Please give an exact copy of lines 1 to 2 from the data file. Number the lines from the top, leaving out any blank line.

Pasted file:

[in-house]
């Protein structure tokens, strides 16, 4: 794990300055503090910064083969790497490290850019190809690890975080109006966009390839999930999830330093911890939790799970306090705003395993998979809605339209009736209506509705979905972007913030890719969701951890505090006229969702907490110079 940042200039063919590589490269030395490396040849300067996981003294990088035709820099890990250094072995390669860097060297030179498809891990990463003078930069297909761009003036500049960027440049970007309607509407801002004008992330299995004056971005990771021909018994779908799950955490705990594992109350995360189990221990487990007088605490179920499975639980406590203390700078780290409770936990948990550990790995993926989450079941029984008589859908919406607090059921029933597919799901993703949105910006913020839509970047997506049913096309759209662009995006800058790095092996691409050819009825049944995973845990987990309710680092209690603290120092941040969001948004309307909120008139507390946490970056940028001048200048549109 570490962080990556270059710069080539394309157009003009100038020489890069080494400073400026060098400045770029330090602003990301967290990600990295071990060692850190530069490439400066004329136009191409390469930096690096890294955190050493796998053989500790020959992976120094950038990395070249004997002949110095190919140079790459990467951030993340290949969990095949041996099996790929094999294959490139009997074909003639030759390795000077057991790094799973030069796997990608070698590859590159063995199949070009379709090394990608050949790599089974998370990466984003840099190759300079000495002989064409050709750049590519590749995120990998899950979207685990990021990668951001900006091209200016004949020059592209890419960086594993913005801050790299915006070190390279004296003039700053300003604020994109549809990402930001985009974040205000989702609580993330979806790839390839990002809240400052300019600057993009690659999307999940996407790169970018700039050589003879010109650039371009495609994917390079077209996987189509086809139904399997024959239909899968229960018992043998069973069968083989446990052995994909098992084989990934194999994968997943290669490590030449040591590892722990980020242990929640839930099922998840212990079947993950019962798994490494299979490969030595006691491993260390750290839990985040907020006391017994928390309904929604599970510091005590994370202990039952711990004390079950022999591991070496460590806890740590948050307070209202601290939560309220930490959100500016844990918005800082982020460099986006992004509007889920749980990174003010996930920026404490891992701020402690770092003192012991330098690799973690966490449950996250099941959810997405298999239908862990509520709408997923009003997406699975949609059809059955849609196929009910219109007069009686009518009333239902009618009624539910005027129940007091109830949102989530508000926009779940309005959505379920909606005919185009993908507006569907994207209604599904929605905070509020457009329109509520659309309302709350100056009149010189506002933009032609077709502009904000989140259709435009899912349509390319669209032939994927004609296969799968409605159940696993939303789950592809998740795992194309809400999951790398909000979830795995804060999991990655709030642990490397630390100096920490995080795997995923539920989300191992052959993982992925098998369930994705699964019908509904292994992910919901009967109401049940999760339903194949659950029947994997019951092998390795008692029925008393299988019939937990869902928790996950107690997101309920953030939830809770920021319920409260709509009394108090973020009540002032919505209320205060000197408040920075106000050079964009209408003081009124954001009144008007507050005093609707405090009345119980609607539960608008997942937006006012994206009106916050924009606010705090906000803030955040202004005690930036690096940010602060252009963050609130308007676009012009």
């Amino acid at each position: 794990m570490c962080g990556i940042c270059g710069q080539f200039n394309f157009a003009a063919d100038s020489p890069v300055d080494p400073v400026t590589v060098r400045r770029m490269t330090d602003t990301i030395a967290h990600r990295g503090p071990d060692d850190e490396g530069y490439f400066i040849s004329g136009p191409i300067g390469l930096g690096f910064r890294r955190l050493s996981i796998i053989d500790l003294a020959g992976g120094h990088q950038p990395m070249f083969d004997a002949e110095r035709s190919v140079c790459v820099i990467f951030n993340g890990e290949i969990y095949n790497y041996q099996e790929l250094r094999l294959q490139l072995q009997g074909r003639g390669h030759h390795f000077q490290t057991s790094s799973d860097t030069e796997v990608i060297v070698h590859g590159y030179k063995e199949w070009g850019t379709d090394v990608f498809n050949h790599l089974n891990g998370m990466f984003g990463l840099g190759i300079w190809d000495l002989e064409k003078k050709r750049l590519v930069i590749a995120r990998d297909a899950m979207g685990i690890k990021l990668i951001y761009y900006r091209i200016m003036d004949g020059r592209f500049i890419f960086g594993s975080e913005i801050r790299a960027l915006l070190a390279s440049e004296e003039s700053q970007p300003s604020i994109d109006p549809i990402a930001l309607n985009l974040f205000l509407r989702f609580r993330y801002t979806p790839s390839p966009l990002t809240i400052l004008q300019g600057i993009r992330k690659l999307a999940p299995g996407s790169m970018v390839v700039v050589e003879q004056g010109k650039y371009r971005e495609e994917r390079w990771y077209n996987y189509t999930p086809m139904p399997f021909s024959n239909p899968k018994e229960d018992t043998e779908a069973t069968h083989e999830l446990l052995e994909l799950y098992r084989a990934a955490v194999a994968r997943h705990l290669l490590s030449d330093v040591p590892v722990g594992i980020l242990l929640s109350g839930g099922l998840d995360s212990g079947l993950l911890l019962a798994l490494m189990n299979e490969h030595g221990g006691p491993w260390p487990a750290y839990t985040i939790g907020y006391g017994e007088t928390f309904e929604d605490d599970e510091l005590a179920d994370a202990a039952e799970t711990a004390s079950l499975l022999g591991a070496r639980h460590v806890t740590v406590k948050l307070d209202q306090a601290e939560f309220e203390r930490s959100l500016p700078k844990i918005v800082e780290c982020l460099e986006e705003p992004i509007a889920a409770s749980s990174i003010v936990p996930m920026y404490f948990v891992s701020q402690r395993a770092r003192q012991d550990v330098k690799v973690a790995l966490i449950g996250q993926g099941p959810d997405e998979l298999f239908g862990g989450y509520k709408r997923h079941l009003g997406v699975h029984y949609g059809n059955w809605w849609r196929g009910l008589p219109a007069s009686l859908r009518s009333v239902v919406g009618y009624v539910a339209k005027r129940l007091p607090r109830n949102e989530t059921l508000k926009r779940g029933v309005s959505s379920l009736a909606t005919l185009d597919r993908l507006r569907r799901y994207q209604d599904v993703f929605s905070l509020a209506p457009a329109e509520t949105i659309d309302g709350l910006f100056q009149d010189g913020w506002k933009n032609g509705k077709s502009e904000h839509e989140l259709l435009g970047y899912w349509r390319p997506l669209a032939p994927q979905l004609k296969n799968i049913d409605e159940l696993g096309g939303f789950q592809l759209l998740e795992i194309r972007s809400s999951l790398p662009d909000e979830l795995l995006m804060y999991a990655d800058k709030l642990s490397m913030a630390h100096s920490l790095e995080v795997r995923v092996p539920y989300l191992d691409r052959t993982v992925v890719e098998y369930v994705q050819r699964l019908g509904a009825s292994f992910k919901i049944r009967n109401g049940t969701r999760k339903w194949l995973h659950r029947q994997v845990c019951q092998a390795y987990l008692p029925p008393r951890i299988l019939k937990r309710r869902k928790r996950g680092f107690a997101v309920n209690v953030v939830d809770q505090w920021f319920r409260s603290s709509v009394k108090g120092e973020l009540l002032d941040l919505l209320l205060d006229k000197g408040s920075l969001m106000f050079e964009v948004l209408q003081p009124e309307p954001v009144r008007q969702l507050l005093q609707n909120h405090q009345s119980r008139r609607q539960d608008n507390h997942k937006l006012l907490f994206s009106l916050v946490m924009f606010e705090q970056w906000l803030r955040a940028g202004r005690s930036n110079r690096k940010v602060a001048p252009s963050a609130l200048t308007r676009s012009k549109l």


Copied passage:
[in-house]
């Protein structure tokens, strides 16, 4: 794990300055503090910064083969790497490290850019190809690890975080109006966009390839999930999830330093911890939790799970306090705003395993998979809605339209009736209506509705979905972007913030890719969701951890505090006229969702907490110079 940042200039063919590589490269030395490396040849300067996981003294990088035709820099890990250094072995390669860097060297030179498809891990990463003078930069297909761009003036500049960027440049970007309607509407801002004008992330299995004056971005990771021909018994779908799950955490705990594992109350995360189990221990487990007088605490179920499975639980406590203390700078780290409770936990948990550990790995993926989450079941029984008589859908919406607090059921029933597919799901993703949105910006913020839509970047997506049913096309759209662009995006800058790095092996691409050819009825049944995973845990987990309710680092209690603290120092941040969001948004309307909120008139507390946490970056940028001048200048549109 570490962080990556270059710069080539394309157009003009100038020489890069080494400073400026060098400045770029330090602003990301967290990600990295071990060692850190530069490439400066004329136009191409390469930096690096890294955190050493796998053989500790020959992976120094950038990395070249004997002949110095190919140079790459990467951030993340290949969990095949041996099996790929094999294959490139009997074909003639030759390795000077057991790094799973030069796997990608070698590859590159063995199949070009379709090394990608050949790599089974998370990466984003840099190759300079000495002989064409050709750049590519590749995120990998899950979207685990990021990668951001900006091209200016004949020059592209890419960086594993913005801050790299915006070190390279004296003039700053300003604020994109549809990402930001985009974040205000989702609580993330979806790839390839990002809240400052300019600057993009690659999307999940996407790169970018700039050589003879010109650039371009495609994917390079077209996987189509086809139904399997024959239909899968229960018992043998069973069968083989446990052995994909098992084989990934194999994968997943290669490590030449040591590892722990980020242990929640839930099922998840212990079947993950019962798994490494299979490969030595006691491993260390750290839990985040907020006391017994928390309904929604599970510091005590994370202990039952711990004390079950022999591991070496460590806890740590948050307070209202601290939560309220930490959100500016844990918005800082982020460099986006992004509007889920749980990174003010996930920026404490891992701020402690770092003192012991330098690799973690966490449950996250099941959810997405298999239908862990509520709408997923009003997406699975949609059809059955849609196929009910219109007069009686009518009333239902009618009624539910005027129940007091109830949102989530508000926009779940309005959505379920909606005919185009993908507006569907994207209604599904929605905070509020457009329109509520659309309302709350100056009149010189506002933009032609077709502009904000989140259709435009899912349509390319669209032939994927004609296969799968409605159940696993939303789950592809998740795992194309809400999951790398909000979830795995804060999991990655709030642990490397630390100096920490995080795997995923539920989300191992052959993982992925098998369930994705699964019908509904292994992910919901009967109401049940999760339903194949659950029947994997019951092998390795008692029925008393299988019939937990869902928790996950107690997101309920953030939830809770920021319920409260709509009394108090973020009540002032919505209320205060000197408040920075106000050079964009209408003081009124954001009144008007507050005093609707405090009345119980609607539960608008997942937006006012994206009106916050924009606010705090906000803030955040202004005690930036690096940010602060252009963050609130308007676009012009």